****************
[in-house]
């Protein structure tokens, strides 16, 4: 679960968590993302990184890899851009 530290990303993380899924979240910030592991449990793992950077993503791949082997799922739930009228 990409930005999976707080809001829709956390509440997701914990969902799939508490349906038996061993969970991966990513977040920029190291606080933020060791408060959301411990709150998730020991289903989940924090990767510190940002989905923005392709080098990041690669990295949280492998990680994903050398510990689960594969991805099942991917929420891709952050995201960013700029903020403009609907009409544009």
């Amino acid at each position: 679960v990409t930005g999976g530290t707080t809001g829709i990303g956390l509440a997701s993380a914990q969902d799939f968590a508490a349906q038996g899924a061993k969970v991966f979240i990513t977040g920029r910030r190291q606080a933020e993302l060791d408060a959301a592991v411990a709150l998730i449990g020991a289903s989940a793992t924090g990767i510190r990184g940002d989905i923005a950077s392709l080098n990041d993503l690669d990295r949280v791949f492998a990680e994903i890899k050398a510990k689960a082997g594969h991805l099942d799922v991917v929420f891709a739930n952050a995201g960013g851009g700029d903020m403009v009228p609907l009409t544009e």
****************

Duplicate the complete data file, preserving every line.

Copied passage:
[in-house]
């Protein structure tokens, strides 16, 4: 679960968590993302990184890899851009 530290990303993380899924979240910030592991449990793992950077993503791949082997799922739930009228 990409930005999976707080809001829709956390509440997701914990969902799939508490349906038996061993969970991966990513977040920029190291606080933020060791408060959301411990709150998730020991289903989940924090990767510190940002989905923005392709080098990041690669990295949280492998990680994903050398510990689960594969991805099942991917929420891709952050995201960013700029903020403009609907009409544009």
């Amino acid at each position: 679960v990409t930005g999976g530290t707080t809001g829709i990303g956390l509440a997701s993380a914990q969902d799939f968590a508490a349906q038996g899924a061993k969970v991966f979240i990513t977040g920029r910030r190291q606080a933020e993302l060791d408060a959301a592991v411990a709150l998730i449990g020991a289903s989940a793992t924090g990767i510190r990184g940002d989905i923005a950077s392709l080098n990041d993503l690669d990295r949280v791949f492998a990680e994903i890899k050398a510990k689960a082997g594969h991805l099942d799922v991917v929420f891709a739930n952050a995201g960013g851009g700029d903020m403009v009228p609907l009409t544009e």